• Promotional emails sent to all members—pause these for a few months while you bring new members up to speed. Share only what’s urgent and relevant.
  • A long list of benefits—avoid information overload and making it all about you. 

Learn about them so you can help them explore and get comfortable with your resources and benefits. Make each email a pleasure to read, so they continue to open them. 


Individual personal touches

If onboarding is a completely digital experience, make it as personable as possible. But, if you can, recruit volunteers to serve briefly as membership buddies, coaches, or ambassadors. Buddies check in with their new member during the first few weeks of membership to answer questions, learn more about them, and make suggestions for things to read, watch, attend, and do.

New supplier members are a different case. It’s best for them to receive the personal touch from business development or corporate partnership staff. Learn about the new member’s expectations, marketing goals, product/service, target market, and expertise they could share via sponsored content, speaking, and other volunteer activities.


New member web pages

On your membership site, create a page for each membership type, tier, or broad segment. For example, core and supplier members have different goals and are interested in different benefits.  

An early-career member page could highlight your career center, young professional groups, career development programs, and early-career online learning programs and certificate/digital badge programs.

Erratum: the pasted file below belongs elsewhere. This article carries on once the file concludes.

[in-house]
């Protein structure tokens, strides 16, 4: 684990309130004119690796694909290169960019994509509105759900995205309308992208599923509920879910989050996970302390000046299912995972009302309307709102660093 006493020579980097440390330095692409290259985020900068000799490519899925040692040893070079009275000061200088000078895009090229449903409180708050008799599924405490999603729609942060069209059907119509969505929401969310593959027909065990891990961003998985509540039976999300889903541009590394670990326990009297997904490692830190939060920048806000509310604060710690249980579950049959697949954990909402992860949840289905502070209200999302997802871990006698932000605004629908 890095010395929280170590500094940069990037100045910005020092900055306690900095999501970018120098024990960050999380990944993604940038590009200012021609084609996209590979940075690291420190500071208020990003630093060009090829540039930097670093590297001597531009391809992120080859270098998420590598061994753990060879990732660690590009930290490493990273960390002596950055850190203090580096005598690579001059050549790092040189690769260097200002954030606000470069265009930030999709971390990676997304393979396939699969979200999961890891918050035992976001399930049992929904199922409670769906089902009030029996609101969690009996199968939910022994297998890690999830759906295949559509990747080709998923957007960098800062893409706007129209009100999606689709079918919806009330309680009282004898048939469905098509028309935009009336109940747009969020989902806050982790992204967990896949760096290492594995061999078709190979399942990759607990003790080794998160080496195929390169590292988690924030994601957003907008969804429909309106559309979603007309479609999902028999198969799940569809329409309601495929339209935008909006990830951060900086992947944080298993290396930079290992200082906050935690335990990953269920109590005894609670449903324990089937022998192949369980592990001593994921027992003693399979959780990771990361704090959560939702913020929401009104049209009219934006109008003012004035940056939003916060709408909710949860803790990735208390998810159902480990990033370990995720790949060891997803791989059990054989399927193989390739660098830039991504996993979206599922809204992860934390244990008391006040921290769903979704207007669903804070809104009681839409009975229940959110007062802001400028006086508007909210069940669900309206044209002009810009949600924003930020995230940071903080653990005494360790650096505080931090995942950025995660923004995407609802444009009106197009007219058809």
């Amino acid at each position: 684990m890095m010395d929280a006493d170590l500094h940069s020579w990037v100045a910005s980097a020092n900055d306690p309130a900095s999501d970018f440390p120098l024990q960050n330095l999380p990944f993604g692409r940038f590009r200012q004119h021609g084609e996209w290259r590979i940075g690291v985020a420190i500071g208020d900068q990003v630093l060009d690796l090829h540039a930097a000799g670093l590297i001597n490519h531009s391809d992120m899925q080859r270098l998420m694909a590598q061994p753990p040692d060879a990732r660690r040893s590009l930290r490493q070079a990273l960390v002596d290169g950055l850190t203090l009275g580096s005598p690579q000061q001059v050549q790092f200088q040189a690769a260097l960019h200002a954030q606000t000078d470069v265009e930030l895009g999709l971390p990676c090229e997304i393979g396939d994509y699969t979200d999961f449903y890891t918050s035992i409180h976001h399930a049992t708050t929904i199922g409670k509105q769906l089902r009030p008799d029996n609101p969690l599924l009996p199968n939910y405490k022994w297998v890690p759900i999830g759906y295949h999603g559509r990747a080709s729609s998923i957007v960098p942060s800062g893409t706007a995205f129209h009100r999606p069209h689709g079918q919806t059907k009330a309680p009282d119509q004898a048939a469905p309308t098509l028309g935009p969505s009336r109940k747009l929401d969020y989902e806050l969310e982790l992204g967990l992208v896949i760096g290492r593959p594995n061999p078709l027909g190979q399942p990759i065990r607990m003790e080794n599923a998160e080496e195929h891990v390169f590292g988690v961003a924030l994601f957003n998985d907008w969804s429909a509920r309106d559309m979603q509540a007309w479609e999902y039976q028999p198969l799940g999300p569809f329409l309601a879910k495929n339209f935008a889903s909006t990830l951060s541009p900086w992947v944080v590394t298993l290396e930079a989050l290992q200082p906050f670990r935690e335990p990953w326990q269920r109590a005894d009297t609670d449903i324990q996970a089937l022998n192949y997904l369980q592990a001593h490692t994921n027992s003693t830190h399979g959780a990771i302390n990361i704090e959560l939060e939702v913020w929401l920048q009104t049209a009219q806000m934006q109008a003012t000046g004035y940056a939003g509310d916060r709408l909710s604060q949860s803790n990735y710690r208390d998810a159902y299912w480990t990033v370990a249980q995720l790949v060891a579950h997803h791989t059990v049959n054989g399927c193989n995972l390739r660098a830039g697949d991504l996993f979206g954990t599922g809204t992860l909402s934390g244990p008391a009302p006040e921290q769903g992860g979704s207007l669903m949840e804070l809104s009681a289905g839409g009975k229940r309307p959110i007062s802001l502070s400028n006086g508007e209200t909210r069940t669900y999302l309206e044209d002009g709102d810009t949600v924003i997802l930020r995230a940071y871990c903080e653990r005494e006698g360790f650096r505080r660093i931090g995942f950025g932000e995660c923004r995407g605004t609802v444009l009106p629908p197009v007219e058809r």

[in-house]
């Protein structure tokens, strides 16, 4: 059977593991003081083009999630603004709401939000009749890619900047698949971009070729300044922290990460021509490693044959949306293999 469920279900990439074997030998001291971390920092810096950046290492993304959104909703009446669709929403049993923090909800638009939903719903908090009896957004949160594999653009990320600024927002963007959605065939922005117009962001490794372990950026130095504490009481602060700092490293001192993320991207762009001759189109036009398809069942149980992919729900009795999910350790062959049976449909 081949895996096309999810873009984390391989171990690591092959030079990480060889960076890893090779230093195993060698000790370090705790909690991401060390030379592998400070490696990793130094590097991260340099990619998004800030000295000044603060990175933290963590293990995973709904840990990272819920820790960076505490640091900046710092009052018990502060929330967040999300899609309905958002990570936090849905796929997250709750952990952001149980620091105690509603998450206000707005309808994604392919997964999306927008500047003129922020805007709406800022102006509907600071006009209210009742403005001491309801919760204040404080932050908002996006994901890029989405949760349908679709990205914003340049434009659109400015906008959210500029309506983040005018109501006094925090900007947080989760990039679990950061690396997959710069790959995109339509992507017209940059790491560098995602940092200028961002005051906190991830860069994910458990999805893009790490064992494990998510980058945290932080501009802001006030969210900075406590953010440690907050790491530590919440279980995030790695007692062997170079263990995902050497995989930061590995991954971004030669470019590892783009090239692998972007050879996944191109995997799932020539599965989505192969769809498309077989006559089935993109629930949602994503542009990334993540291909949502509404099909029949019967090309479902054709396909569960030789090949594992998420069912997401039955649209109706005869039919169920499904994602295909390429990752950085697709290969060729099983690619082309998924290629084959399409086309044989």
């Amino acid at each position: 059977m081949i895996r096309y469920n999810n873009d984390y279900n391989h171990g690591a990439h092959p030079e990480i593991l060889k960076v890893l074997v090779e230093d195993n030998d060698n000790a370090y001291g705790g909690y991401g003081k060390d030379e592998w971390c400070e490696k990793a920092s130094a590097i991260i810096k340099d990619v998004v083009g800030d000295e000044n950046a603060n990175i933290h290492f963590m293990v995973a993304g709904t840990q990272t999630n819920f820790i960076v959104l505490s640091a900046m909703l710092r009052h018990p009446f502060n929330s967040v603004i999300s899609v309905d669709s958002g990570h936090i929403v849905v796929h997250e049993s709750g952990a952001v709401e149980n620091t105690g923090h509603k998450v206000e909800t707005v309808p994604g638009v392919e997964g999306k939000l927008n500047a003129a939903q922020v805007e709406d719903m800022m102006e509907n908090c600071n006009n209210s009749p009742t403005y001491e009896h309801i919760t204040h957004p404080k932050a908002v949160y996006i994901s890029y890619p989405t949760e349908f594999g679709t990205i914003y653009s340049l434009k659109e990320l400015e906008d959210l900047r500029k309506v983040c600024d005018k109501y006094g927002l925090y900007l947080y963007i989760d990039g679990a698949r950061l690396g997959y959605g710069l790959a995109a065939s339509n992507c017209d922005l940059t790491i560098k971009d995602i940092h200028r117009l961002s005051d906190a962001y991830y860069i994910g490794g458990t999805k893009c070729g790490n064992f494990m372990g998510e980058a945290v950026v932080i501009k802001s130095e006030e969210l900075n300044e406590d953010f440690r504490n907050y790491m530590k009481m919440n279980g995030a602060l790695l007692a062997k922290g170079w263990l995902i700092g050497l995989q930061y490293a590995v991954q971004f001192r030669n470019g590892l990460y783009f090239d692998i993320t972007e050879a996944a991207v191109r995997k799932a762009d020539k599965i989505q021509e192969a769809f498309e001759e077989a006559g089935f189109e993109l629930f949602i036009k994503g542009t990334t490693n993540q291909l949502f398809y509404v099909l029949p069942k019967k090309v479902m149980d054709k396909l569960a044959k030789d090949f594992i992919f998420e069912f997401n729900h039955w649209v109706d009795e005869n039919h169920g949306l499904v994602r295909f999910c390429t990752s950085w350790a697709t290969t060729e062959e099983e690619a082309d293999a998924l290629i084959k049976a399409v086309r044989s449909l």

On each page, an Actions section (as illustrated below) encourages new members to take simple next steps in their membership journey.


Quarterly virtual orientations

Orientation sessions should be a mix of networking and information. The primary goal is for new members to meet each other and to interact with membership buddies. Instead of a presentation, focus the discussion on membership goals, work challenges, and interests—what many of them have in common. Encourage membership buddies to offer advice on finding resources and building relationships. 

Invite first-year members to attend as many orientation sessions as they wish. Schedule additional meetups where new and veteran members can share their membership advice and experiences. Invite new supplier members to exclusive meetups where they can learn membership best practices from veteran suppliers and regular members. 


Community welcome

Share a list of new members in your newsletters, online community, and social platforms once or twice a month, depending on volume. Encourage existing members to extend a personal welcome, especially to those they know, and to provide membership tips and advice. 

At in-person events, give new members a special ribbon or badge color. During meals, if you ask them to stand for a moment, the entire table has a conversation starter.


New member feedback

When your AMS allows you to automate the new member onboarding experience, you and your volunteers have more time to provide the human touch. During and at the end of onboarding, call or email new members to ask for their feedback on the onboarding experience. This outreach lets them know you care about their opinion and membership experience. 

At the end of their first year, invite them to serve as a membership buddy—a microvolunteering assignment that could be the first step to deeper involvement. 

“Creating exceptional experiences is the key to capturing our members’ hearts and then minds,” says Amanda Kaiser. An exceptional onboarding experience will help your association build emotional connections with new members and help them build those same connections with other members.